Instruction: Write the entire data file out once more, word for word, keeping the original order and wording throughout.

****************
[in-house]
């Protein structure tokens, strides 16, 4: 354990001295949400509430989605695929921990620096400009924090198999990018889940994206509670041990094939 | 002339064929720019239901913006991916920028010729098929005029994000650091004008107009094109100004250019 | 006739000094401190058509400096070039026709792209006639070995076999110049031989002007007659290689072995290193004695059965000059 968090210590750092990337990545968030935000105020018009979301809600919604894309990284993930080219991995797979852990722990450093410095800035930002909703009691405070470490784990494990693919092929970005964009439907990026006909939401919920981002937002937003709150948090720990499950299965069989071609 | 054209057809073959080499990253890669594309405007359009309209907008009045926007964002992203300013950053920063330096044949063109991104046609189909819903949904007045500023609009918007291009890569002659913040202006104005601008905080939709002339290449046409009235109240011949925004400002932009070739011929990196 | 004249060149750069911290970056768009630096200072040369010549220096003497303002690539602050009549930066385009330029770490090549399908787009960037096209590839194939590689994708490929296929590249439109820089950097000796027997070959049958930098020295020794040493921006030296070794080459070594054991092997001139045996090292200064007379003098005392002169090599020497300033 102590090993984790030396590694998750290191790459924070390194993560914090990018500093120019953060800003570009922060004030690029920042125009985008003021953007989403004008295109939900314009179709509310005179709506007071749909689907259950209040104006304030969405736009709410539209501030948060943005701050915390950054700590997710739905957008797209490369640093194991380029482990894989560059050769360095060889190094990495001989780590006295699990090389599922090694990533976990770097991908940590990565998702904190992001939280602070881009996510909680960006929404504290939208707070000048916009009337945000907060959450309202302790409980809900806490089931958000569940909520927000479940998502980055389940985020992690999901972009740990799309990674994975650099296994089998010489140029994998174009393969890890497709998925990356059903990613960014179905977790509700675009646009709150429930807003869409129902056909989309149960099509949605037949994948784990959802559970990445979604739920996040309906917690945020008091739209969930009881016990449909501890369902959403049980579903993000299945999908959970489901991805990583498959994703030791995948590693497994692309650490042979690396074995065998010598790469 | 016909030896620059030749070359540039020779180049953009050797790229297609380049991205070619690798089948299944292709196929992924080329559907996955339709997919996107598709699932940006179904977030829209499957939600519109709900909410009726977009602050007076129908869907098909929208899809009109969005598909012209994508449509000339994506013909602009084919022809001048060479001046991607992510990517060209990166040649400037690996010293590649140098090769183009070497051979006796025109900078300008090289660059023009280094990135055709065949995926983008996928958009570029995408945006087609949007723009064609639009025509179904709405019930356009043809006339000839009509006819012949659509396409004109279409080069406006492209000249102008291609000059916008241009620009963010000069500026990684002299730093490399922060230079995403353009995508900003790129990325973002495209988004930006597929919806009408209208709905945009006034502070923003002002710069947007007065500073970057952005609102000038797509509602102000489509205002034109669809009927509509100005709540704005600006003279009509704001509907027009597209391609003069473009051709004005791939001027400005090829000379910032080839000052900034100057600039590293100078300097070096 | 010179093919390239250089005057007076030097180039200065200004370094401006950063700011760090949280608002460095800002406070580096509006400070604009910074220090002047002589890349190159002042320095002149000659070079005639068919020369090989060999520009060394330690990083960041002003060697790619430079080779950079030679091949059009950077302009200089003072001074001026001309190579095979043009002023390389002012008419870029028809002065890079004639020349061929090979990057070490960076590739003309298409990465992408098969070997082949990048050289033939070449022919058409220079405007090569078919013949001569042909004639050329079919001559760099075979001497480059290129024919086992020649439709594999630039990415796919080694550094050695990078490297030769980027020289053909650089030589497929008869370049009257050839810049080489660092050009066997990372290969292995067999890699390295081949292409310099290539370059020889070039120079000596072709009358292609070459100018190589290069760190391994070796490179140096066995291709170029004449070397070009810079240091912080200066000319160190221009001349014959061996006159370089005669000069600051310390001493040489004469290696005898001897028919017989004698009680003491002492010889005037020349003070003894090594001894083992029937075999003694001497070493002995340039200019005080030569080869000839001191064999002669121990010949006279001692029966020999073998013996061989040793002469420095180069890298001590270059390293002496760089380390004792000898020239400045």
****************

[in-house]
């Protein structure tokens, strides 16, 4: 354990001295949400509430989605695929921990620096400009924090198999990018889940994206509670041990094939 | 002339064929720019239901913006991916920028010729098929005029994000650091004008107009094109100004250019 | 006739000094401190058509400096070039026709792209006639070995076999110049031989002007007659290689072995290193004695059965000059 968090210590750092990337990545968030935000105020018009979301809600919604894309990284993930080219991995797979852990722990450093410095800035930002909703009691405070470490784990494990693919092929970005964009439907990026006909939401919920981002937002937003709150948090720990499950299965069989071609 | 054209057809073959080499990253890669594309405007359009309209907008009045926007964002992203300013950053920063330096044949063109991104046609189909819903949904007045500023609009918007291009890569002659913040202006104005601008905080939709002339290449046409009235109240011949925004400002932009070739011929990196 | 004249060149750069911290970056768009630096200072040369010549220096003497303002690539602050009549930066385009330029770490090549399908787009960037096209590839194939590689994708490929296929590249439109820089950097000796027997070959049958930098020295020794040493921006030296070794080459070594054991092997001139045996090292200064007379003098005392002169090599020497300033 102590090993984790030396590694998750290191790459924070390194993560914090990018500093120019953060800003570009922060004030690029920042125009985008003021953007989403004008295109939900314009179709509310005179709506007071749909689907259950209040104006304030969405736009709410539209501030948060943005701050915390950054700590997710739905957008797209490369640093194991380029482990894989560059050769360095060889190094990495001989780590006295699990090389599922090694990533976990770097991908940590990565998702904190992001939280602070881009996510909680960006929404504290939208707070000048916009009337945000907060959450309202302790409980809900806490089931958000569940909520927000479940998502980055389940985020992690999901972009740990799309990674994975650099296994089998010489140029994998174009393969890890497709998925990356059903990613960014179905977790509700675009646009709150429930807003869409129902056909989309149960099509949605037949994948784990959802559970990445979604739920996040309906917690945020008091739209969930009881016990449909501890369902959403049980579903993000299945999908959970489901991805990583498959994703030791995948590693497994692309650490042979690396074995065998010598790469 | 016909030896620059030749070359540039020779180049953009050797790229297609380049991205070619690798089948299944292709196929992924080329559907996955339709997919996107598709699932940006179904977030829209499957939600519109709900909410009726977009602050007076129908869907098909929208899809009109969005598909012209994508449509000339994506013909602009084919022809001048060479001046991607992510990517060209990166040649400037690996010293590649140098090769183009070497051979006796025109900078300008090289660059023009280094990135055709065949995926983008996928958009570029995408945006087609949007723009064609639009025509179904709405019930356009043809006339000839009509006819012949659509396409004109279409080069406006492209000249102008291609000059916008241009620009963010000069500026990684002299730093490399922060230079995403353009995508900003790129990325973002495209988004930006597929919806009408209208709905945009006034502070923003002002710069947007007065500073970057952005609102000038797509509602102000489509205002034109669809009927509509100005709540704005600006003279009509704001509907027009597209391609003069473009051709004005791939001027400005090829000379910032080839000052900034100057600039590293100078300097070096 | 010179093919390239250089005057007076030097180039200065200004370094401006950063700011760090949280608002460095800002406070580096509006400070604009910074220090002047002589890349190159002042320095002149000659070079005639068919020369090989060999520009060394330690990083960041002003060697790619430079080779950079030679091949059009950077302009200089003072001074001026001309190579095979043009002023390389002012008419870029028809002065890079004639020349061929090979990057070490960076590739003309298409990465992408098969070997082949990048050289033939070449022919058409220079405007090569078919013949001569042909004639050329079919001559760099075979001497480059290129024919086992020649439709594999630039990415796919080694550094050695990078490297030769980027020289053909650089030589497929008869370049009257050839810049080489660092050009066997990372290969292995067999890699390295081949292409310099290539370059020889070039120079000596072709009358292609070459100018190589290069760190391994070796490179140096066995291709170029004449070397070009810079240091912080200066000319160190221009001349014959061996006159370089005669000069600051310390001493040489004469290696005898001897028919017989004698009680003491002492010889005037020349003070003894090594001894083992029937075999003694001497070493002995340039200019005080030569080869000839001191064999002669121990010949006279001692029966020999073998013996061989040793002469420095180069890298001590270059390293002496760089380390004792000898020239400045």